We may want to save and later restore ESP8266 and ESP32 firmware that came with them and were installed from the factory. They will come handy later on when we are troubleshooting the ESP development boards for possible defects.
We need the software Esptool to do this. Esptool is based on Python and so we need to first install Python.
If you are using Windows and do not have Esptool installed yet, please see the article entitled How to Install Esptool on Windows 10.
Gathering the Board’s Info
To properly save and restore an ESP8266 or an ESP32 firmware, we must be sure on the size of the flash chip involved.
To gather the board’s info, run the flash_id command.
Notice that we did not specify the port where the development board is connected. Esptool was smart enough to scan the different ports. It found that the board was connected on COM8.
On the screenshot above, I highlighted the important information with an arrow. The most important info we need is the flash size, which, in this particular case, is 4MB.
Save 1MByte or 8Mbit Flash
The command for saving the firmware of an ESP8266 or ESP32 chip with a 1MB (8Mbit) flash chip is as follows:
esptool.py --baud 115200 --port COM8 read_flash 0x0 0x100000 fw-backup-1M.bin
–baud 115200, the baud rate of the data transfer
–port COM8, the communications port where the board is connected
read_flash, the specific command
0x0, the starting address of the flash memory to read in hexadecimal
0x100000, the size of flash memory to read in hexadecimal (1048576 or 1MB decimal)
fw-backup-1M.bin, file name of the saved firmware
Save 4MByte or 32Mbit Flash
When saving the firmware of a development board with 4MB (32Mbit) of flash chip, we adjust the memory size parameter on the command. Hexadecimal 0x400000 is decimal 4194304 or 4MB.
esptool.py --baud 115200 --port COM8 read_flash 0x0 0x400000 fw-backup-4M.bin
Restore 1MByte or 8Mbit Flash
esptool.py --baud 115200 --port COM8 write_flash 0x0 fw-backup-1M.bin
Restore 4MByte or 32Mbit Flash
esptool.py --baud 115200 --port COM8 write_flash 0x0 fw-backup-4M.bin
How to Save and Restore ESP8266 ESP-01 Module Firmware
The ESP-01 module shown in Figure 2 is one of the most popular members of the ESP8266 family of Wi-Fi microcontrollers. A brand new ESP-01 module comes with an AT Firmware for programming the module. However, we sometimes prefer to program it using the Arduino IDE, NodeMCU, or Micropython. In all those cases, the original AT Firmware gets overwritten. Therefore, it is wise to save the original firmware that comes with it, just in case we run into problems and we decide later on to restore the original AT Firmware.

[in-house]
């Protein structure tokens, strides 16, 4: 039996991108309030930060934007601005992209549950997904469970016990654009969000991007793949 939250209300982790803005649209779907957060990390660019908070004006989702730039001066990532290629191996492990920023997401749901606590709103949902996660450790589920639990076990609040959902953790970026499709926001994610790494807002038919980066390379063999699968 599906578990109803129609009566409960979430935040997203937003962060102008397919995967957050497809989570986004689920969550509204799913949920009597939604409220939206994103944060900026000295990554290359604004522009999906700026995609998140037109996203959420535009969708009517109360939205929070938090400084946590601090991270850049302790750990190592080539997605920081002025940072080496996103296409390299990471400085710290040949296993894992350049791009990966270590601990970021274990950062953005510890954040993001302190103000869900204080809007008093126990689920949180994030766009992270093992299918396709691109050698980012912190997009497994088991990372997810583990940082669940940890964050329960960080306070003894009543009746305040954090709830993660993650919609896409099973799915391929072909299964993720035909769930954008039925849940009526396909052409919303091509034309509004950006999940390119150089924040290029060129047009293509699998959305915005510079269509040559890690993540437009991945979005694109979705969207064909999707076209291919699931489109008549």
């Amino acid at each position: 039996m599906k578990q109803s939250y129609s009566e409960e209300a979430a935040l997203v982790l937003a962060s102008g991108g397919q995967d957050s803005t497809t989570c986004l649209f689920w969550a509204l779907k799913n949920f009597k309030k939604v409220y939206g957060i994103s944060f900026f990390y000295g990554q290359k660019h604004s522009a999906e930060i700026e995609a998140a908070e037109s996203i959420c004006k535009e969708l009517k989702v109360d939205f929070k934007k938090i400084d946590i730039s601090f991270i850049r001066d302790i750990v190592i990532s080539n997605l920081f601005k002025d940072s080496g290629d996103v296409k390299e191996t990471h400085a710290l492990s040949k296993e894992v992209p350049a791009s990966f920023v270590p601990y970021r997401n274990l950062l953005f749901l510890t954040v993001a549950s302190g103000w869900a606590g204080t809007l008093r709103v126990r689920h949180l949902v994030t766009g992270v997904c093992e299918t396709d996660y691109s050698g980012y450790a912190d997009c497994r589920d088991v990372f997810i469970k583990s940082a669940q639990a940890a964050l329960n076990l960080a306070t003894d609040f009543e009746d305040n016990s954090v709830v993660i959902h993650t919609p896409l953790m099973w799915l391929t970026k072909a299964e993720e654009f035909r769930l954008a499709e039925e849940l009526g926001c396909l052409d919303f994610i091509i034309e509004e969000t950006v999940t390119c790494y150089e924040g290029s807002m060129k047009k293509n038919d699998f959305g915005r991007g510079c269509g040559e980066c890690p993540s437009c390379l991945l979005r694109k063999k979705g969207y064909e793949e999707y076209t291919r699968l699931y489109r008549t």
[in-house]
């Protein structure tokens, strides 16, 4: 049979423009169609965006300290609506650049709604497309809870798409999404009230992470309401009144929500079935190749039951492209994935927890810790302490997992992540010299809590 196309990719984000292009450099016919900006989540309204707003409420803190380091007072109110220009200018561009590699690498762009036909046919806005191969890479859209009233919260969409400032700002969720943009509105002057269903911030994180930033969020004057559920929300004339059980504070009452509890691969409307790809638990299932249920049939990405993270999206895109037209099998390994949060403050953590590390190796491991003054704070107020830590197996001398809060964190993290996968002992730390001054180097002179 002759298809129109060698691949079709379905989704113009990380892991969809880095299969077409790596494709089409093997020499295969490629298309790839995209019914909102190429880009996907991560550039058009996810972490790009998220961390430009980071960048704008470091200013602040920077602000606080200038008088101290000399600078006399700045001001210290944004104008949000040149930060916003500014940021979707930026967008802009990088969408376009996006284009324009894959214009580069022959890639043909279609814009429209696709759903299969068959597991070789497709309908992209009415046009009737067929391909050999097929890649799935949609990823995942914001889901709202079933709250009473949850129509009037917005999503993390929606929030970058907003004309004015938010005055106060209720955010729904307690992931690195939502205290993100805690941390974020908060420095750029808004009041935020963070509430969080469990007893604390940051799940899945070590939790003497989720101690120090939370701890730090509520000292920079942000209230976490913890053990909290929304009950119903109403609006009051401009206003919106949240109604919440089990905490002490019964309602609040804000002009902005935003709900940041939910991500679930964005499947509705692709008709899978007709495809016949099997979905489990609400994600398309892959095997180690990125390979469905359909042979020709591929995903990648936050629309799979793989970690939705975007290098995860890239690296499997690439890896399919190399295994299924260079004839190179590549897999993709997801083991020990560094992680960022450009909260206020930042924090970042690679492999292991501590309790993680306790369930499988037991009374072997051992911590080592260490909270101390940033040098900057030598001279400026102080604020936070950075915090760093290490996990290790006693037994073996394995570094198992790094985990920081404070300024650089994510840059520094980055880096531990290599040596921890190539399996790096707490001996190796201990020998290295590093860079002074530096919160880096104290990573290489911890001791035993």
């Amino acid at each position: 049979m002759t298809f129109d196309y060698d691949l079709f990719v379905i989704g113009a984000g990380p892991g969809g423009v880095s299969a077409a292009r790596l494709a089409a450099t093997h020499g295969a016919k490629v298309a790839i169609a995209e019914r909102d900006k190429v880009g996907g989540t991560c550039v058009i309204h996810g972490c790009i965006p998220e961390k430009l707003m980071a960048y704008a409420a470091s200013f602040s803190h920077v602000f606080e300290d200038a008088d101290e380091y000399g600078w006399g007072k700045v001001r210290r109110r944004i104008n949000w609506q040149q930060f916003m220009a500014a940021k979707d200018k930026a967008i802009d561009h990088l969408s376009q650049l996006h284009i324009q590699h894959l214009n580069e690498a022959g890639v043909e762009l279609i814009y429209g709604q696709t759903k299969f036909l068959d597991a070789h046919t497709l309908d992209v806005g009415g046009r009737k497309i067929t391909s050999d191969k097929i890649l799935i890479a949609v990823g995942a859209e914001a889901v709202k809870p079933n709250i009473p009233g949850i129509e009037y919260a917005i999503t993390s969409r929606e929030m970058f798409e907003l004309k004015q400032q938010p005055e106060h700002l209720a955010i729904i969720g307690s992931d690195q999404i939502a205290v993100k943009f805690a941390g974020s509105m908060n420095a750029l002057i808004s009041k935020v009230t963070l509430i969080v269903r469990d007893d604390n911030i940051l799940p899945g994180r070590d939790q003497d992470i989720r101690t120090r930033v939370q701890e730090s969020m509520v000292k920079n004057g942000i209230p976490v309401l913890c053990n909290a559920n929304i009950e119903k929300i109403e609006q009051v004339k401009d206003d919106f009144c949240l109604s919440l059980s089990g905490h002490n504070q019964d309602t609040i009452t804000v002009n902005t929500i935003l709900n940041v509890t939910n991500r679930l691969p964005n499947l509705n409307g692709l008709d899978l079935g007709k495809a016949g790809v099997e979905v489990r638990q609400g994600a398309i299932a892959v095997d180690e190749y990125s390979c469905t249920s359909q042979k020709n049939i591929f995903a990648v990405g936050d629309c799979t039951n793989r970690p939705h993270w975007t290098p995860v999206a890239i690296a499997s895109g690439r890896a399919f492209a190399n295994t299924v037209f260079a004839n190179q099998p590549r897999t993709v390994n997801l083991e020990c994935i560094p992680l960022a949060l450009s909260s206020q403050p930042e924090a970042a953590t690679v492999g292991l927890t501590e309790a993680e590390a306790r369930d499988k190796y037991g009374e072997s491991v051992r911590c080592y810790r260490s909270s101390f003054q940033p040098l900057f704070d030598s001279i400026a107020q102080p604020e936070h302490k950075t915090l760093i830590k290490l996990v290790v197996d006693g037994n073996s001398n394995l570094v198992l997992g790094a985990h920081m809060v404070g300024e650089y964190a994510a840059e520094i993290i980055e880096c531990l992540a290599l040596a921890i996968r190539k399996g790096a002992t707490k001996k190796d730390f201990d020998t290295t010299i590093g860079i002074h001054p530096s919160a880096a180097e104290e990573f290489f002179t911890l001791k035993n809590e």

Did you know that there are two (2) versions of ESP-01 modules ? Check out:
Difference Between ESP-01 and ESP-01S
To save and restore the ESP-01 module firmware, we need a programmer module similar to the one shown in Figure 3 below.
Insert the ESP-01 board to the programmer module (see Figure 4). Then plug the programmer to the USB port of your computer.
Let us first check the original AT Firmware and also verify if we have a working ESP-01 module.
Open the Arduino IDE and set the appropriate COM port for your ESP-01 programmer. Then, open the Serial Monitor. Set the line ending setting to “Both NL and CR” and the baud rate to 115200. See Figure 5 below.
Type in the AT command “AT”, and you should receive the message “OK”, indicating that the ESP-01 module is responding to AT commands.
Type in “AT+GMR”, and the ESP-01 module should respond with the version number of the AT Firmware together with the version number of the SDK (Software Development Kit). See Figure 5.
Close the Arduino IDE serial monitor and open a command prompt. Check the memory size of the ESP-01 module.
Based on the previous discussion above, the command for saving the firmware of an ESP-01 module is:
esptool.py --baud 115200 --port COM11 read_flash 0x0 0x100000 fw-backup-1M.bin
To restore the original firmware of the ESP-01 module using the saved firmware, use the following Esptool command:
esptool.py --baud 115200 --port COM11 write_flash 0x0 fw-backup-1M.bin
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